Last night tout Londres gathered at Daunt Books in the Fulham Road to celebrate Lucy O’Donnell, a formidable lady, and the launch of her book Cancer is My Teacher.
The evening was emotionally charged as Lucy was in her element, looking bright and beautiful – and full of her usual zest for life.
Here is the text of my short address on this moving occasion.
Ladies and gentlemen, today marks a special launch of a remarkable book written by Lucy O’Donnell, one of the beautiful daughters of Lady Vanessa Hannam, the distinguished historical novelist whose last two books were published by Quartet.
Cancer is My Teacher is a very moving account of the author’s struggle to stay alive, despite the ravages of an advanced cancer.
We are therefore assembled here to celebrate Lucy’s tenacity and her fight against all the odds, never to give in, but to carry on as if nothing has happened to devastate her normal life.
I first met Lucy about two years ago when I sat next to her at a dinner to mark the publication of one of her mother’s books and quite frankly was totally entranced by her energy, her joie de vivre and her natural capacity to make friends. Intelligent and determined, I found her to be a woman of many parts but always exuding a certain warmth that I would describe as her visiting card with some magic attached to it.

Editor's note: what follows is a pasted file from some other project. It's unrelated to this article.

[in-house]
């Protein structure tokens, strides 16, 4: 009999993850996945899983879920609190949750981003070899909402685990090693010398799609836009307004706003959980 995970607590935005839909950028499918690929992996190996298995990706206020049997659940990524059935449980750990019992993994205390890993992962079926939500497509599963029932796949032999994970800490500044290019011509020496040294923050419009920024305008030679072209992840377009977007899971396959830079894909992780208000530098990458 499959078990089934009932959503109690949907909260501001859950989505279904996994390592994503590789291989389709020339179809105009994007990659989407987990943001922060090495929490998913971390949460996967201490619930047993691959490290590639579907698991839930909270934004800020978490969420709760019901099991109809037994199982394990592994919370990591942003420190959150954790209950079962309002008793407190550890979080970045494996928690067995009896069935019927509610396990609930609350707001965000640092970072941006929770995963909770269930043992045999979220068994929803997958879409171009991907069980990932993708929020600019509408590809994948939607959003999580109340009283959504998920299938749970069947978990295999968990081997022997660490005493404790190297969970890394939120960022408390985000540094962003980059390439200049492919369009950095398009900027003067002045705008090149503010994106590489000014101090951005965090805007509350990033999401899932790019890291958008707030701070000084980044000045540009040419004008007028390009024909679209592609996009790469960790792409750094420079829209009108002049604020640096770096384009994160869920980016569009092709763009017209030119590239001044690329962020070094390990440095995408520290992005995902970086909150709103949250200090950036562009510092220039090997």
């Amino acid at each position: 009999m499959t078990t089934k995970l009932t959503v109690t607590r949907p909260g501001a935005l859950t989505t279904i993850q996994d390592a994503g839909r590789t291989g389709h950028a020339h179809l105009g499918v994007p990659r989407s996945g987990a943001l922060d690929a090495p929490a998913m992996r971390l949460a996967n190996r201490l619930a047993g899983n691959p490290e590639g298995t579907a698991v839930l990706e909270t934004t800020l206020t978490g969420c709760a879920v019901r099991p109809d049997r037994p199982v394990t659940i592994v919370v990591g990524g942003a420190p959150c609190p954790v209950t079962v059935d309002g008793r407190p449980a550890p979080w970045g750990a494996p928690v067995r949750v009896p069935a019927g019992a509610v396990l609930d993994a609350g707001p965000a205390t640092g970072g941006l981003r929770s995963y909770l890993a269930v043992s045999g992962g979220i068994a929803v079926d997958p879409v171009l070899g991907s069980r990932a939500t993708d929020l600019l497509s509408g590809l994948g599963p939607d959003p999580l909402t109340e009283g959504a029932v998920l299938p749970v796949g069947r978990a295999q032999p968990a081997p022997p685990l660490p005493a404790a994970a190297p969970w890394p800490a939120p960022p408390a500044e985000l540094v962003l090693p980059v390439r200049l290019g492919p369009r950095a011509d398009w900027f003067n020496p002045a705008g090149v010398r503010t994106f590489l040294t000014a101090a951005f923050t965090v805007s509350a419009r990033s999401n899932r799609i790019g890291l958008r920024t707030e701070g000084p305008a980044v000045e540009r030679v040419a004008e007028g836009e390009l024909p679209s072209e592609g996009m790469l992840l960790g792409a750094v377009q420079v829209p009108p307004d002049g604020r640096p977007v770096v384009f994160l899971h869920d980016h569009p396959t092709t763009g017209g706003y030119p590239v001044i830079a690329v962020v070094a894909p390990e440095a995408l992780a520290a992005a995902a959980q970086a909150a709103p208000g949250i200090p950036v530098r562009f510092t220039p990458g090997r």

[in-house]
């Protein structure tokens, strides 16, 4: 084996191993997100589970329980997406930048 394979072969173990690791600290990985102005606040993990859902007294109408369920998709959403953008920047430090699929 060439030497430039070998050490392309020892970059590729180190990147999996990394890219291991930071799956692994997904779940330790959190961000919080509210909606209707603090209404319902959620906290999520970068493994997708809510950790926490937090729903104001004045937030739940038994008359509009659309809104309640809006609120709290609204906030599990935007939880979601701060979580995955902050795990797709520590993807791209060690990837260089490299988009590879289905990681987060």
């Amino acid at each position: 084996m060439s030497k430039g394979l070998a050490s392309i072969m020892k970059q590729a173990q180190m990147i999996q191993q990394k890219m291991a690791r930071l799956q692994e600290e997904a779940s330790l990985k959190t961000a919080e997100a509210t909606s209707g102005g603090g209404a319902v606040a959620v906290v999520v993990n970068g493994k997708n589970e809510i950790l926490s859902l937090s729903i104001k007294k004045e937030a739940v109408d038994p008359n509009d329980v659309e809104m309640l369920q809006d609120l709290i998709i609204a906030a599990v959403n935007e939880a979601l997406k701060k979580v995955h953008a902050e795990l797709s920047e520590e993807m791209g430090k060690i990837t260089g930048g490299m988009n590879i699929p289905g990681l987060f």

Despite the disruption that cancer can cause to one’s ordered life, Lucy never lost her spirit or whinged or complained about her ill-fate, but smiled throughout her ordeal as perhaps few people in her state of health could have done.
Her book is the story of courage and the stark determination of a young woman in the prime of her life who has astonished the world around her and, in particular, her close friends, for her combative power and her endurance in incredibly harsh circumstances which would have defeated most others.
She has more resilience than anyone I know and we are here to pay her the tribute she has rightly earned, for showing us the way of how to turn calamity into hope, and despair into strength.
This evening we must demonstrate how much we admire this indomitable woman by ensuring that each one in this room buys not only one copy, but a few copies of her book, even if they have to dig deep into their pockets – for her cause is not only admirable, but sacrosanct.
The more people buy the book the more hope they give for cancer sufferers as they follow Lucy’s example and say no to cancer, and utter the immortal words, ‘You shall not prevail.’
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